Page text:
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Iraq: Four Years Later

After four years of war, Americans are increasingly pessimistic about the prospects for success in Iraq and a majority wants U.S. troops to begin coming home, according to an analysis of data from CBS News and CBS News/New York Times polls.

Americans did not expect the war to last this long, nor did they think it would cost as many lives as it has.

President Bush continues to receive low ratings on his handling of Iraq and most Americans now oppose his decision to send more troops there. Democrats, meanwhile, are challenging Mr. Bush's Iraq policy, winning House committee approval this week for a troop withdrawal deadline of Sept. 1, 2008, but suffering defeat in the Senate on a separate plan to end the war.

More than half the public now believes the U.S. will not succeed in Iraq. A February poll found that just 20 percent think there's something the U.S. can do to stop the fighting between Iraqis, while 70 percent think there's not much the U.S. can do about it.


Very likely
Somewhat likely
Not very/at all likely

Nearly seven in ten Americans now say things are going badly for the U.S. in Iraq; just 29 percent say things are going well. That's a complete reversal from May 2003, two months into the war, when more than seven in 10 thought things in Iraq were going well. Assessments remained positive until shortly after Saddam Hussein was captured in December 2003. Since then, however, views have become gloomier.

The war has been longer and bloodier than Americans expected. At the start of the war, Americans thought it would be a short conflict with fewer than 1,000 fatalities. Since then, over 3,200 U.S. troops have died and more than 24,000 have been wounded.

Asked in March 2003 how many U.S. troops they thought would die in the war, 66 percent of Americans said less than 1,000. Just 22 percent thought more than 1,000 U.S. soldiers would be killed.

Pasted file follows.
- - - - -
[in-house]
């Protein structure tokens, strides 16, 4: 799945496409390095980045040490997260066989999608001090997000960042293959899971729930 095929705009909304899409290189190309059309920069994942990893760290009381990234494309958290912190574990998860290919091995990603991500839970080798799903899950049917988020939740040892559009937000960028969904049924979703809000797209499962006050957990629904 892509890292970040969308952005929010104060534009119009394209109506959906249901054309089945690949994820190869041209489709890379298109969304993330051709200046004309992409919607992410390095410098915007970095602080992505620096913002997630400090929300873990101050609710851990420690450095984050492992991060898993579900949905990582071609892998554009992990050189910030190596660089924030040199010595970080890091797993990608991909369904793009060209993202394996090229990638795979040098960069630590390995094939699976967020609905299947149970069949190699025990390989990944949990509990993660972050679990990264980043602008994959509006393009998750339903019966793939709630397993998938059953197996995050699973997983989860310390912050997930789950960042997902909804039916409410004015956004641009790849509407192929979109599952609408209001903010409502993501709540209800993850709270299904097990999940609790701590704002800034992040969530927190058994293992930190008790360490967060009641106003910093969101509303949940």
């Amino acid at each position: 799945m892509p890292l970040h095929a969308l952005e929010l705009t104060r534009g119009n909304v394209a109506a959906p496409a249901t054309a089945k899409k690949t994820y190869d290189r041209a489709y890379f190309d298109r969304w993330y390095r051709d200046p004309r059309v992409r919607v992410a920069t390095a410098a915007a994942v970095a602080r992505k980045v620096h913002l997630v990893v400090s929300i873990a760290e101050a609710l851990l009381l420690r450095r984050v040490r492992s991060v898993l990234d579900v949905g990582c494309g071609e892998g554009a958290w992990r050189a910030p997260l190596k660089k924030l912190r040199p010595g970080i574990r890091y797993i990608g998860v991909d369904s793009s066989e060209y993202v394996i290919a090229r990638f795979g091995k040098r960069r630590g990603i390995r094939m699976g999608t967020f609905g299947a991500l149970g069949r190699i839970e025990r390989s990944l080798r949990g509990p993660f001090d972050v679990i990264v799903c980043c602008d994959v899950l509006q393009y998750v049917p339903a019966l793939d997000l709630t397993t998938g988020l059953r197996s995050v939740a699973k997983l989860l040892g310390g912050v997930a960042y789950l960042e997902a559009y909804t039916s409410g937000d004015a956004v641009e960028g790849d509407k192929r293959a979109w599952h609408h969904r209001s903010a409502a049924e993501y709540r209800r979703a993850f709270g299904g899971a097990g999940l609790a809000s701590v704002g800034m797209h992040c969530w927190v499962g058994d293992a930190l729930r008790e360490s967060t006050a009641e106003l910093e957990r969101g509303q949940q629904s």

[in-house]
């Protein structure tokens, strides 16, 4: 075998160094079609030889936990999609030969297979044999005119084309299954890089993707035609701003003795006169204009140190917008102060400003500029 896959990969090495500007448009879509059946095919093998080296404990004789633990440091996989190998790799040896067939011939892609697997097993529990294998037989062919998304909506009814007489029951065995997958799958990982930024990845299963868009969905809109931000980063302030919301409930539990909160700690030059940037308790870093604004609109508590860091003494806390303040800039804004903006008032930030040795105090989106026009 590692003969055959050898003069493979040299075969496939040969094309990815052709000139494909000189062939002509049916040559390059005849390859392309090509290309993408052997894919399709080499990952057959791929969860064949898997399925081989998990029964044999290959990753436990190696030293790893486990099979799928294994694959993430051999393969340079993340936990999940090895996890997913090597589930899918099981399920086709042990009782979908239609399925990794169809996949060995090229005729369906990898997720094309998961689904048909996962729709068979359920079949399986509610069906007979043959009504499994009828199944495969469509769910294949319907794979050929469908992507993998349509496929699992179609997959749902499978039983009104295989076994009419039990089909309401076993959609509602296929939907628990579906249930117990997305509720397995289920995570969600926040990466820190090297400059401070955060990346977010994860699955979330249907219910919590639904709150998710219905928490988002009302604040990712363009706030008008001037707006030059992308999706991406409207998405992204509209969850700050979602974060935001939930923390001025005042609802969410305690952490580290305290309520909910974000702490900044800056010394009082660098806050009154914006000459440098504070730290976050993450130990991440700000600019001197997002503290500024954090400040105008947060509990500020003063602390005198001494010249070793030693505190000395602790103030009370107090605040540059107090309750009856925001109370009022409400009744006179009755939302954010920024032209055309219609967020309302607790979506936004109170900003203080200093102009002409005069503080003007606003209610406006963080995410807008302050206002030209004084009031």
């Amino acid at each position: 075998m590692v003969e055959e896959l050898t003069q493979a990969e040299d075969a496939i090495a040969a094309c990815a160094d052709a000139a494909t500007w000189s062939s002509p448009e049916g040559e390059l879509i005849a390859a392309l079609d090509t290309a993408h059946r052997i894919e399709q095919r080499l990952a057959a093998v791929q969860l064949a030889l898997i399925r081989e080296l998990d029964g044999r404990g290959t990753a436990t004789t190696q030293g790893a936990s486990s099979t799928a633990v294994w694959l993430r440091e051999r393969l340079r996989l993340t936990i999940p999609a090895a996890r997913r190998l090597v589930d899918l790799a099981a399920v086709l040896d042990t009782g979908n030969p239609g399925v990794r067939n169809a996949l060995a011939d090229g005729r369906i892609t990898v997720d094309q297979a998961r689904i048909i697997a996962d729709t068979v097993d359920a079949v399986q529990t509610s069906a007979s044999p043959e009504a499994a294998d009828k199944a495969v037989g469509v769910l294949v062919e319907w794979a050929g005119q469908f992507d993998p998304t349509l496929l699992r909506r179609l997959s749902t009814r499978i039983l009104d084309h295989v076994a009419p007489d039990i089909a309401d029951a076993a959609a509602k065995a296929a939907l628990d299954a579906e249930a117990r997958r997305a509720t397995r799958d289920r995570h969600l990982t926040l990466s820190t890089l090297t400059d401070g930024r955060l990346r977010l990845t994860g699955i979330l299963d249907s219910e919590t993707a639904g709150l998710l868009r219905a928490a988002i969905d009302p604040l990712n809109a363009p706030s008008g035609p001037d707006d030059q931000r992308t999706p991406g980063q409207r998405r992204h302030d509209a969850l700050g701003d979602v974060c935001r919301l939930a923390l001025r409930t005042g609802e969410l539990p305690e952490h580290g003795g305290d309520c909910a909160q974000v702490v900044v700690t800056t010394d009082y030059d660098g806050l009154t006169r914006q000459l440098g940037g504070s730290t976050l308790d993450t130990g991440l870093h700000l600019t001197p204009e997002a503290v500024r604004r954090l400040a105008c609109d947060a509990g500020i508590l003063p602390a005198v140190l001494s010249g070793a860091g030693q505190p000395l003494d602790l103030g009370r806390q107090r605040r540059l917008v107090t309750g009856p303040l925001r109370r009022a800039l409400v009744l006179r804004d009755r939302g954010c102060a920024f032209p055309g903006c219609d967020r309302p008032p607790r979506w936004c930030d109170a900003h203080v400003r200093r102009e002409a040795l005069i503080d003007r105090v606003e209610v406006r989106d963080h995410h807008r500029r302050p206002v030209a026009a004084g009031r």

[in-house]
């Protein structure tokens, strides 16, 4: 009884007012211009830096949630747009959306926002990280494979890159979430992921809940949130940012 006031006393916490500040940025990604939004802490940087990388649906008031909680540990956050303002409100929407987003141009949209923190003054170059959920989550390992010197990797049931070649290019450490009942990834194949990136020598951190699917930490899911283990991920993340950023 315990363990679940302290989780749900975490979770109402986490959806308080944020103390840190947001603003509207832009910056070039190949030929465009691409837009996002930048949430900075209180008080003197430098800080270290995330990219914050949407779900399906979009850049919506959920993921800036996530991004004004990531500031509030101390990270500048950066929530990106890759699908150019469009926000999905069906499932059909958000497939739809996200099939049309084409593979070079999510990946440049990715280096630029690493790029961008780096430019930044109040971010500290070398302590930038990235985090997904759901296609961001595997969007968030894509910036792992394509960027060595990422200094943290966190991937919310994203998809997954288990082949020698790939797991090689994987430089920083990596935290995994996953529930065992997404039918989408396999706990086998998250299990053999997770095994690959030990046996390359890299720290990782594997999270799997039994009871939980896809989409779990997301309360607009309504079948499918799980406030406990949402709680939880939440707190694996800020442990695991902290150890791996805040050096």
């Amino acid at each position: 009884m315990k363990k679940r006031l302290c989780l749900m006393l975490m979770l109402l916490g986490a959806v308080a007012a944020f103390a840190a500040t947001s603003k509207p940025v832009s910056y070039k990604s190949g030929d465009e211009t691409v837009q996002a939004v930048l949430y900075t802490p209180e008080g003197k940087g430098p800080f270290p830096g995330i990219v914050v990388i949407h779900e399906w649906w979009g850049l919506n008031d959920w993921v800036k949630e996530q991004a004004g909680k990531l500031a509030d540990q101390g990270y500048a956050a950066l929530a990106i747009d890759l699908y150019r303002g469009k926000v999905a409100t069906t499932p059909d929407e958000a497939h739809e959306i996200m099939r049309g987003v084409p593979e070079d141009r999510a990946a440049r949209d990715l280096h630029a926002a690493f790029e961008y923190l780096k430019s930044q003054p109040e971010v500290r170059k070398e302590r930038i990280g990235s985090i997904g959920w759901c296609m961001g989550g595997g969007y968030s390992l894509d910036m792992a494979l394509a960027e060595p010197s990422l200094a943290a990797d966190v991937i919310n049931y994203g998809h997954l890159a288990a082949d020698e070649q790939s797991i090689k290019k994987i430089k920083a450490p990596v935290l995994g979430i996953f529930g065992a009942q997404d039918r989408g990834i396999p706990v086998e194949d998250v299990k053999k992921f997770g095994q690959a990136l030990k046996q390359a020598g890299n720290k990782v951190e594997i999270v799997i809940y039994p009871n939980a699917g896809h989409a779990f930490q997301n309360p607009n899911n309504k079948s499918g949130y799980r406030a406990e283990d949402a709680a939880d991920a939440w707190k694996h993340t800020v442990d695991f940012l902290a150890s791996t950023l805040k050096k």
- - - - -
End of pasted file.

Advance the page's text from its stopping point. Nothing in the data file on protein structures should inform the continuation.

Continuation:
Less than 1,000
More than that

Tens of thousands of Iraqi civilians have also been killed in the war, but precise figures are difficult to come by. Estimates range from more than 50,000 into the hundreds of thousands, the Associated Press says. The U.N. Assistance Mission for Iraq reports more than 34,000 deaths in 2006 alone.

In April 2003, just weeks after the fall of Baghdad, seven in 10 Americans thought U.S. troops would be in Iraq for two years or less. Only 27 percent thought they'd be there longer than two years.

Now, Americans indicate they're ready for the troops to start coming home. Fifty-six percent want to decrease U.S. troop levels or remove all U.S. forces from Iraq. Nearly six in ten oppose President Bush's decision to deploy more than 20,000 additional troops to Iraq.


Keep the same number
Remove all troops

Americans give the president some leeway, however. More than half think it will take at six months to determine if the troop increase is working.

Despite the political arguments that have surrounded the troop and funding decisions, more than seven in ten Americans say one can oppose the war and still support U.S. troops.

The American people continue to give Mr. Bush low marks for his leadership on Iraq. His current approval rating is 28 percent; he has not reached the 30 percent mark since October 2006.

That's a far cry from April 2003, after the fall of Baghdad, when Mr. Bush enjoyed a high of 79 percent approval. But as U.S. troops continued to suffer casualties, even after the president's declaration that major combat had ended, more Americans began to disapprove of Mr. Bush's handling of the war. There was a brief surge in support following Saddam's capture, but more Americans have disapproved than approved of the president's handing of the war since March 2004.

Mr. Bush has also been hurt by the recent reports of shoddy treatment of veterans at the Walter Reed Army Medical Center. Three in four Americans do not think the Bush administration has done enough to care for these wounded soldiers.

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